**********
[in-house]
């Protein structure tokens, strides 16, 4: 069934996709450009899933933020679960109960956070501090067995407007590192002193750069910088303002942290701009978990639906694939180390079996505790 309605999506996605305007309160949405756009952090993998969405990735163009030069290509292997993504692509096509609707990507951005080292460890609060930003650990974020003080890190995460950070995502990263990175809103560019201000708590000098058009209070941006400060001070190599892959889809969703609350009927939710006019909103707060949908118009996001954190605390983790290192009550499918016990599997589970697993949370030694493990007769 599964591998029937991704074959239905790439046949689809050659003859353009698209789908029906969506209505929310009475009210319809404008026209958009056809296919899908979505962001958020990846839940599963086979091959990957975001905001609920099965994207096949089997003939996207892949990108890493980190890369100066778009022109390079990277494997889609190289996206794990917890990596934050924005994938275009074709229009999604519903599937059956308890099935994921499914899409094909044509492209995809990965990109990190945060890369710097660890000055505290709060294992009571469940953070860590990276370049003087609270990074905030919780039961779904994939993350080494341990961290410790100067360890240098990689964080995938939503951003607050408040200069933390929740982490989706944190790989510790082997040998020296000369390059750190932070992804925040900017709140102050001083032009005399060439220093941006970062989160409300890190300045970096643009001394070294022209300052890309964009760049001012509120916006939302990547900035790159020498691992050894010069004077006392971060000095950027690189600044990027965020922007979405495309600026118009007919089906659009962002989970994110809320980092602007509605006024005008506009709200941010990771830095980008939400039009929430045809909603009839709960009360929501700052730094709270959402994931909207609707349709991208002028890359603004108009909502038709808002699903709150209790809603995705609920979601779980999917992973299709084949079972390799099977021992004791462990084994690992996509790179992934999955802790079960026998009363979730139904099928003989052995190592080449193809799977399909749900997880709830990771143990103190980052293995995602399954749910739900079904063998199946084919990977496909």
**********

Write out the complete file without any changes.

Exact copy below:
[in-house]
């Protein structure tokens, strides 16, 4: 069934996709450009899933933020679960109960956070501090067995407007590192002193750069910088303002942290701009978990639906694939180390079996505790 309605999506996605305007309160949405756009952090993998969405990735163009030069290509292997993504692509096509609707990507951005080292460890609060930003650990974020003080890190995460950070995502990263990175809103560019201000708590000098058009209070941006400060001070190599892959889809969703609350009927939710006019909103707060949908118009996001954190605390983790290192009550499918016990599997589970697993949370030694493990007769 599964591998029937991704074959239905790439046949689809050659003859353009698209789908029906969506209505929310009475009210319809404008026209958009056809296919899908979505962001958020990846839940599963086979091959990957975001905001609920099965994207096949089997003939996207892949990108890493980190890369100066778009022109390079990277494997889609190289996206794990917890990596934050924005994938275009074709229009999604519903599937059956308890099935994921499914899409094909044509492209995809990965990109990190945060890369710097660890000055505290709060294992009571469940953070860590990276370049003087609270990074905030919780039961779904994939993350080494341990961290410790100067360890240098990689964080995938939503951003607050408040200069933390929740982490989706944190790989510790082997040998020296000369390059750190932070992804925040900017709140102050001083032009005399060439220093941006970062989160409300890190300045970096643009001394070294022209300052890309964009760049001012509120916006939302990547900035790159020498691992050894010069004077006392971060000095950027690189600044990027965020922007979405495309600026118009007919089906659009962002989970994110809320980092602007509605006024005008506009709200941010990771830095980008939400039009929430045809909603009839709960009360929501700052730094709270959402994931909207609707349709991208002028890359603004108009909502038709808002699903709150209790809603995705609920979601779980999917992973299709084949079972390799099977021992004791462990084994690992996509790179992934999955802790079960026998009363979730139904099928003989052995190592080449193809799977399909749900997880709830990771143990103190980052293995995602399954749910739900079904063998199946084919990977496909």